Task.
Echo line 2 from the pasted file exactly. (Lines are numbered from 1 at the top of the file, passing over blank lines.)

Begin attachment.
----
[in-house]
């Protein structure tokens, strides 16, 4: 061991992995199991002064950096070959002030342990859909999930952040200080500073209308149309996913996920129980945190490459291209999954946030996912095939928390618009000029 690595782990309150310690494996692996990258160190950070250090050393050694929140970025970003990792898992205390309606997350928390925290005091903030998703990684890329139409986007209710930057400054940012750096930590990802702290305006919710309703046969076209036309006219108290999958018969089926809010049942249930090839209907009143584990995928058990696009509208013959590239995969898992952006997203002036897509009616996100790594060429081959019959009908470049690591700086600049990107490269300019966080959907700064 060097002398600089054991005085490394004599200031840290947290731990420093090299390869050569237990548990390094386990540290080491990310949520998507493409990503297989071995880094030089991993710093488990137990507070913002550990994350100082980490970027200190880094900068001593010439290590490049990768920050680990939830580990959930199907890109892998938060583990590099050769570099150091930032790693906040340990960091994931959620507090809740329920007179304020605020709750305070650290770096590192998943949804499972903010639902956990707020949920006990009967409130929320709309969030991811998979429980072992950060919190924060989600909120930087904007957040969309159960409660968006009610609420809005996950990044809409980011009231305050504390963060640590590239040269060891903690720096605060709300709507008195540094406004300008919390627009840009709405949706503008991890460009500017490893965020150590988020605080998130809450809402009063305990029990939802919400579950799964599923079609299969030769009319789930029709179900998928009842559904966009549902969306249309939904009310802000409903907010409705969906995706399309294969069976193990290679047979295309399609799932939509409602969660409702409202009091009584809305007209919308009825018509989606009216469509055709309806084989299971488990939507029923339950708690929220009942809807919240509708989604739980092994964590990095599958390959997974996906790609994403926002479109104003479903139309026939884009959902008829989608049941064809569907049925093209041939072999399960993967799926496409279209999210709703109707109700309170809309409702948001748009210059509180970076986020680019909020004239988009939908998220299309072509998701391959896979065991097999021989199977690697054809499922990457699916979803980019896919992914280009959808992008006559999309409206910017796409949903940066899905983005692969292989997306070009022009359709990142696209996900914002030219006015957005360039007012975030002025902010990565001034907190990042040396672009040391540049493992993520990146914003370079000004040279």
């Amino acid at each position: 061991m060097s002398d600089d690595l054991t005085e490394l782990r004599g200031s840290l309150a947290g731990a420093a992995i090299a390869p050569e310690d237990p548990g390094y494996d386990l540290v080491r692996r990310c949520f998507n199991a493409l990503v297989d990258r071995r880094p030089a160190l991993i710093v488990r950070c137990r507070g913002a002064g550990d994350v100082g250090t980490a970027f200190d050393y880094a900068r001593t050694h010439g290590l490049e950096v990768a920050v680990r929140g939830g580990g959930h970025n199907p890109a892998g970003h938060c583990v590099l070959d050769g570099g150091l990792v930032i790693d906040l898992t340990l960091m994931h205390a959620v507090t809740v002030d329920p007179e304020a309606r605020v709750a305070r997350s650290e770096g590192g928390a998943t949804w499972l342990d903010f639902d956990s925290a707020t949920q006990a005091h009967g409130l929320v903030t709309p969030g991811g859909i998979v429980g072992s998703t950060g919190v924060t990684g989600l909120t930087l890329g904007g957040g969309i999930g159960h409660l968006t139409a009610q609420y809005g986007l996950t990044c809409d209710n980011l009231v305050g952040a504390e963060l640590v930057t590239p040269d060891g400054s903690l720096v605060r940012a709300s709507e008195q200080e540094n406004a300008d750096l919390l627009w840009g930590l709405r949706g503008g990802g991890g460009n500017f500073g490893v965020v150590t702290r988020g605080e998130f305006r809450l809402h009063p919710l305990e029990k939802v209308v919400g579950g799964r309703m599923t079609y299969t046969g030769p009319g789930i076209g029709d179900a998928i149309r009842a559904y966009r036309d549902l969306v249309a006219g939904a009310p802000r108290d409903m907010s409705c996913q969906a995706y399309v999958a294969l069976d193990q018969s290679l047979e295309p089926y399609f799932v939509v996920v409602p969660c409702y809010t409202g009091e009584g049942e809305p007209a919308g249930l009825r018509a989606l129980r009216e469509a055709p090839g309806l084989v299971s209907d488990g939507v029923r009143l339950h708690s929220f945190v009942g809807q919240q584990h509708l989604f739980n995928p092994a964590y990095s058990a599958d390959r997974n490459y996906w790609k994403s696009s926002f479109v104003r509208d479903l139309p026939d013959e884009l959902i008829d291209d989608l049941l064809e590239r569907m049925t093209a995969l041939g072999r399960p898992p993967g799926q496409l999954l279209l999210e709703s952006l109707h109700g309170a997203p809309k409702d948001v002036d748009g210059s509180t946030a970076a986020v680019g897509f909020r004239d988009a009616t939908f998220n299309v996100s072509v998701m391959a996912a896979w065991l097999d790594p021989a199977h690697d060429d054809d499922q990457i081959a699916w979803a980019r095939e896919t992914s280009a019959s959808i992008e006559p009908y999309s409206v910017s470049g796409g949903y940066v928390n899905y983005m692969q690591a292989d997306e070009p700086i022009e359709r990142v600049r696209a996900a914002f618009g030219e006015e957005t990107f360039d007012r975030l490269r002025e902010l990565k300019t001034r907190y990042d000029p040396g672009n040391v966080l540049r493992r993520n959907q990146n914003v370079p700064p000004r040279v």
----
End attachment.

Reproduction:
């Protein structure tokens, strides 16, 4: 061991992995199991002064950096070959002030342990859909999930952040200080500073209308149309996913996920129980945190490459291209999954946030996912095939928390618009000029 690595782990309150310690494996692996990258160190950070250090050393050694929140970025970003990792898992205390309606997350928390925290005091903030998703990684890329139409986007209710930057400054940012750096930590990802702290305006919710309703046969076209036309006219108290999958018969089926809010049942249930090839209907009143584990995928058990696009509208013959590239995969898992952006997203002036897509009616996100790594060429081959019959009908470049690591700086600049990107490269300019966080959907700064 060097002398600089054991005085490394004599200031840290947290731990420093090299390869050569237990548990390094386990540290080491990310949520998507493409990503297989071995880094030089991993710093488990137990507070913002550990994350100082980490970027200190880094900068001593010439290590490049990768920050680990939830580990959930199907890109892998938060583990590099050769570099150091930032790693906040340990960091994931959620507090809740329920007179304020605020709750305070650290770096590192998943949804499972903010639902956990707020949920006990009967409130929320709309969030991811998979429980072992950060919190924060989600909120930087904007957040969309159960409660968006009610609420809005996950990044809409980011009231305050504390963060640590590239040269060891903690720096605060709300709507008195540094406004300008919390627009840009709405949706503008991890460009500017490893965020150590988020605080998130809450809402009063305990029990939802919400579950799964599923079609299969030769009319789930029709179900998928009842559904966009549902969306249309939904009310802000409903907010409705969906995706399309294969069976193990290679047979295309399609799932939509409602969660409702409202009091009584809305007209919308009825018509989606009216469509055709309806084989299971488990939507029923339950708690929220009942809807919240509708989604739980092994964590990095599958390959997974996906790609994403926002479109104003479903139309026939884009959902008829989608049941064809569907049925093209041939072999399960993967799926496409279209999210709703109707109700309170809309409702948001748009210059509180970076986020680019909020004239988009939908998220299309072509998701391959896979065991097999021989199977690697054809499922990457699916979803980019896919992914280009959808992008006559999309409206910017796409949903940066899905983005692969292989997306070009022009359709990142696209996900914002030219006015957005360039007012975030002025902010990565001034907190990042040396672009040391540049493992993520990146914003370079000004040279």